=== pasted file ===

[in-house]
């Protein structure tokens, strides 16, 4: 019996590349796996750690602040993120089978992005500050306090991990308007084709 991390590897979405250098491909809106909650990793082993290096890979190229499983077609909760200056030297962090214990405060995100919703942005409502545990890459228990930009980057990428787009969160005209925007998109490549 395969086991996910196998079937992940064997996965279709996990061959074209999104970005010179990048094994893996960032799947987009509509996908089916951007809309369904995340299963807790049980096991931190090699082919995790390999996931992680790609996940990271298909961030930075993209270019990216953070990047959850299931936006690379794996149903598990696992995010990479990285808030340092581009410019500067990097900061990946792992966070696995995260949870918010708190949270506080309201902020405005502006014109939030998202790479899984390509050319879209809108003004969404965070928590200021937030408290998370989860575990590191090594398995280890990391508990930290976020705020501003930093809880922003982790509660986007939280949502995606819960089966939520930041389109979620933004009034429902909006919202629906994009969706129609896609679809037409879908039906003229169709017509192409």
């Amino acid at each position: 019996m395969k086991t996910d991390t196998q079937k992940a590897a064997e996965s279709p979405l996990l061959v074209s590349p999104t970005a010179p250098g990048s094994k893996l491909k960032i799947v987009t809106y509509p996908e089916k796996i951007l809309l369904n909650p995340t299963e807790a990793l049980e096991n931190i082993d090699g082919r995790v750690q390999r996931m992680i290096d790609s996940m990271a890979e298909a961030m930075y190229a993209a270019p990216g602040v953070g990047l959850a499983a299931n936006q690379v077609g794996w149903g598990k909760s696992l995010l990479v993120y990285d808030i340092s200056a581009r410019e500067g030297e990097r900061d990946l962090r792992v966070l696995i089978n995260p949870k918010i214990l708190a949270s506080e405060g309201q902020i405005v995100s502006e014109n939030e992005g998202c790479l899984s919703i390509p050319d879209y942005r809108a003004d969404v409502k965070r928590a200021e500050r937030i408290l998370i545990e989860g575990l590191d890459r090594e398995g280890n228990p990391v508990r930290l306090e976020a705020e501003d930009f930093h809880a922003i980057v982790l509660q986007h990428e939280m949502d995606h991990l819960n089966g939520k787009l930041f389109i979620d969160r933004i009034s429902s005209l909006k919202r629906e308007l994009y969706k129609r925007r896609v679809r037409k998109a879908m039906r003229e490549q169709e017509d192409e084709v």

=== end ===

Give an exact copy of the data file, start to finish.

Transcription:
[in-house]
């Protein structure tokens, strides 16, 4: 019996590349796996750690602040993120089978992005500050306090991990308007084709 991390590897979405250098491909809106909650990793082993290096890979190229499983077609909760200056030297962090214990405060995100919703942005409502545990890459228990930009980057990428787009969160005209925007998109490549 395969086991996910196998079937992940064997996965279709996990061959074209999104970005010179990048094994893996960032799947987009509509996908089916951007809309369904995340299963807790049980096991931190090699082919995790390999996931992680790609996940990271298909961030930075993209270019990216953070990047959850299931936006690379794996149903598990696992995010990479990285808030340092581009410019500067990097900061990946792992966070696995995260949870918010708190949270506080309201902020405005502006014109939030998202790479899984390509050319879209809108003004969404965070928590200021937030408290998370989860575990590191090594398995280890990391508990930290976020705020501003930093809880922003982790509660986007939280949502995606819960089966939520930041389109979620933004009034429902909006919202629906994009969706129609896609679809037409879908039906003229169709017509192409």
């Amino acid at each position: 019996m395969k086991t996910d991390t196998q079937k992940a590897a064997e996965s279709p979405l996990l061959v074209s590349p999104t970005a010179p250098g990048s094994k893996l491909k960032i799947v987009t809106y509509p996908e089916k796996i951007l809309l369904n909650p995340t299963e807790a990793l049980e096991n931190i082993d090699g082919r995790v750690q390999r996931m992680i290096d790609s996940m990271a890979e298909a961030m930075y190229a993209a270019p990216g602040v953070g990047l959850a499983a299931n936006q690379v077609g794996w149903g598990k909760s696992l995010l990479v993120y990285d808030i340092s200056a581009r410019e500067g030297e990097r900061d990946l962090r792992v966070l696995i089978n995260p949870k918010i214990l708190a949270s506080e405060g309201q902020i405005v995100s502006e014109n939030e992005g998202c790479l899984s919703i390509p050319d879209y942005r809108a003004d969404v409502k965070r928590a200021e500050r937030i408290l998370i545990e989860g575990l590191d890459r090594e398995g280890n228990p990391v508990r930290l306090e976020a705020e501003d930009f930093h809880a922003i980057v982790l509660q986007h990428e939280m949502d995606h991990l819960n089966g939520k787009l930041f389109i979620d969160r933004i009034s429902s005209l909006k919202r629906e308007l994009y969706k129609r925007r896609v679809r037409k998109a879908m039906r003229e490549q169709e017509d192409e084709v």